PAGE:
When India won the World Cup in 1983, Ravi Shastri and Sandeep Patil finished their celebrations with fish and chips near London's Trafalgar Square in the small hours of the morning. That kind of anonymous luxury will be beyond MS Dhoni and his side should they end nearly three decades of hurt in cricket's pre-eminent competition.
With no team dominating 50-over cricket like Australia did for so long, there are no clear favourites for the tournament, which starts on February 19.
Home advantage and a fine record under Dhoni and Gary Kirsten, the coach - 50 wins and 28 losses in 82 games - means, however, that millions of cricket lovers expect victory.
Playing in front of home crowds can be both blessing and curse in the big tournaments.
Three decades after Geoff Hurst's hat-trick won England a football World Cup in 1966, football "came home", and after Alan Shearer and Teddy Sheringham masterminded a 4-1 destruction of Holland in a Euro '96 group game, they were installed as favourites.
But after a fortuitous penalty shoot-out success against Spain, the dream ended in the semi-final against Germany, England's perennial bogey side.
It is a situation that Indian cricket can relate to. If India are to win on home soil, the chances are that they might at some stage have to beat Australia, who have not lost a World Cup game since 1999.
The last time India beat Australia in a World Cup game? Way back in 1987, when Allan Border's team brushed off the reverse to go on and win the trophy. India's campaign in the first World Cup to be played on the subcontinent ended at the semi-final stage with a defeat to England.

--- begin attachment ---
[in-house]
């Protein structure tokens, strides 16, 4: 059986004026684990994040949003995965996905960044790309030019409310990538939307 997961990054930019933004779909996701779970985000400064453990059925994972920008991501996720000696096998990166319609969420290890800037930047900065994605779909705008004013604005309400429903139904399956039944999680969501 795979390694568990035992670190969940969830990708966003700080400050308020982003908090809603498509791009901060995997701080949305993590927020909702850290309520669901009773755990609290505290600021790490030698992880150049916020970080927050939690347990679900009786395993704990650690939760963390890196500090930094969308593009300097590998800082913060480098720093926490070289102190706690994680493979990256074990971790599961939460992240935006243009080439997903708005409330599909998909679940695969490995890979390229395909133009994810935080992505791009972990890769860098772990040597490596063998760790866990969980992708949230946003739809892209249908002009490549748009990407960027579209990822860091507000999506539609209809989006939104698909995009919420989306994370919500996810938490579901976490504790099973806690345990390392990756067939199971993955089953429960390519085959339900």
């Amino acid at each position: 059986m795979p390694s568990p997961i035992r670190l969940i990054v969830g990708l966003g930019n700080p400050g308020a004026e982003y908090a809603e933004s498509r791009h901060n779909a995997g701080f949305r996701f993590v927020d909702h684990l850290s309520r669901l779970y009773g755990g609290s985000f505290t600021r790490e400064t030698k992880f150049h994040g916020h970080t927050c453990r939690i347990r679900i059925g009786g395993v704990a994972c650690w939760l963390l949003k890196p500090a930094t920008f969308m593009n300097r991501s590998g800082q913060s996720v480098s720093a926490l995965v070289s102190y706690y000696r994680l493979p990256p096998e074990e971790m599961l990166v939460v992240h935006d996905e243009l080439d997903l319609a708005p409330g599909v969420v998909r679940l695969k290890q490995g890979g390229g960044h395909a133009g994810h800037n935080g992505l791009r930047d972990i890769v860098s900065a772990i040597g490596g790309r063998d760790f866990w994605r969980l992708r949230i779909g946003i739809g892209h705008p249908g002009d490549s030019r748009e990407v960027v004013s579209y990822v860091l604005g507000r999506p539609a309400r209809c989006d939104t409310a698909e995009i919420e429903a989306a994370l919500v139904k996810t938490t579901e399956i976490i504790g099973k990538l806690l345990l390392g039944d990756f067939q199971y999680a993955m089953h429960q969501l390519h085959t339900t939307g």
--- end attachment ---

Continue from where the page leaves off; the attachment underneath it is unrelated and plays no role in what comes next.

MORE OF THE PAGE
That Indian team, led by Kapil Dev and with Shastri and Navjot Singh Sindhu at their peak, was possibly superior to that which they had won four years earlier, and the disappointment of the Mumbai crowd was exacerbated by the fact that Phil de Freitas bowled Sunil Gavaskar, the hometown hero, for just four in his final innings.
Heartache was the theme nine years later as well, when the subcontinent hosted the competition again.
In 1987, India had lost just once before the semi-final, but the 1996 side was inconsistent from the start. They lost to Australia in Mumbai and to Sri Lanka in Delhi and despite triumphing over Pakistan in an eagerly anticipated quarter-final, it ended in tears at Eden Gardens, with irate fans starting fires and throwing bottles on to the pitch as India's pursuit of a challenging Sri Lankan total ran aground after a Sachin Tendulkar masterclass.
Tendulkar was top scorer in that event with 523 runs and he topped the charts again seven years later with 673 as India went all the way to the final before falling to Australia.
This competition will be his sixth attempt at emulating his boyhood heroes and a last chance to avoid the fate that befell Brian Lara, the other outstanding performer of his era.
Successor to the West Indies greats of the 1970s and early '80s, Lara never even managed to play in a World Cup semi-final.
The Tendulkar factor increases the emotional quotient immeasurably for Indian fans, but their passion can turn to anger when things are not going well.
Some players had their homes attacked and effigies burnt after the disastrous 2007 campaign, and the television channels will ratchet up the hype in the days to come. So far, Dhoni and his wards have shown impressive calm in tense situations, but the World Cup will present their greatest test.
Cricketers, especially Tendulkar and Dhoni, are larger-than-life figures in India. As they embark on a six-week long adventure, they will be keenly aware they stand on the shoulders of giants, whose 1983 success ensured cricket in India would be more than just a game.